How to Treat Infectious Betta Fish Diseases (Viral)

Viral betta diseases can be highly contagious; but even if they’re not, they can be fatal to your fish if left untreated for any considerable amount of time. Here are just three of the most common viral diseases that afflict bettas, and their treatments or control measures.

IPN – Infectious Pancreatic Necrosis

This is one of the most contagious and fatal betta fish diseases that may affect your fish. There is currently no known treatment for IPN; in all likelihood, the fish will die of the disease but, resilient as they are, some might survive. Surviving fish should ideally recover within one or two weeks. If any of your bettas are affected by this, frequent water changes and quarantining the affected betta will stop the infection from spreading to your other pets. Unfortunately, that’s about all you can do as a pet owner.

Systemic Iridovirus

Again, probably the only cure for this viral infection is preventive action. The symptoms of this disease resemble lymphocystis, but become more acute over time, resulting in the body of the fish bloating (because the disease affects the kidneys), and the eyes starting to protrude (also known as “pop-eye”). There are studies that show that this type of infection progresses at its most rapid rate in water that is between 10 and 12 degrees Celsius, so maintaining the water temperature at a much higher level should ideally prevent the spread of this pathogen. In colder climates this is a challenge, so an aquarium should be installed to ensure that it doesn’t become cold enough for the virus to start infecting your bettas. In addition to helping deal with viral infection, warmer temperatures can also prevent the onset of protozoan diseases.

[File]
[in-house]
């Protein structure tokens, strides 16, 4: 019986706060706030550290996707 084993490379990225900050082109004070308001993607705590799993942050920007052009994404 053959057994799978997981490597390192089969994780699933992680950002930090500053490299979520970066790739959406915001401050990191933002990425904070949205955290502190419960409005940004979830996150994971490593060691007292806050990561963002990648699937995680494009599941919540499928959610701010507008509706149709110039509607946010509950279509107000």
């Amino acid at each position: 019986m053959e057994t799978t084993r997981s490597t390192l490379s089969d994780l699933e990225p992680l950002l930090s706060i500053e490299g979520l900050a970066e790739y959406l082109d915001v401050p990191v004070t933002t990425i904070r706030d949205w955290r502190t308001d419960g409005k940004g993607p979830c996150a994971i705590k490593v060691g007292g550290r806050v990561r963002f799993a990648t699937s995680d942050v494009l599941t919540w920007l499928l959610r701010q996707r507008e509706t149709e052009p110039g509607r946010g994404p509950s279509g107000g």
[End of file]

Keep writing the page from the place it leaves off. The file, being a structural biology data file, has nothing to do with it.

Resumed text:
First aid kit

This is a stress-related disease that is caused by a type of iridovirus. High levels of stress may cause this condition, the symptom of which is the appearance of strawberry-like swellings on the fish’s body.

Fortunately, when stress levels are reduced, the condition has been known to go away, and the disease is rarely fatal to bettas. Avoiding overcrowding your aquarium is probably the best preventive measure for lymphocystis because these fish are usually shipped as stock, causing the stress in the first place.

Several other types of viral and bacterial diseases can affect betta fish, but knowing how to prevent and deal with these three conditions will ensure that you are aware of possible dangers. Trial and error are often the best ways to arrive at a good solution in terms of water quality, changing routines and even the optimal number of fish to keep in an aquarium of a particular size; however, if you know the basics then the trial and error method won’t lead to losing fish in the process of learning how to take care of them. The better educated you are about common infectious diseases, the better for your bettas.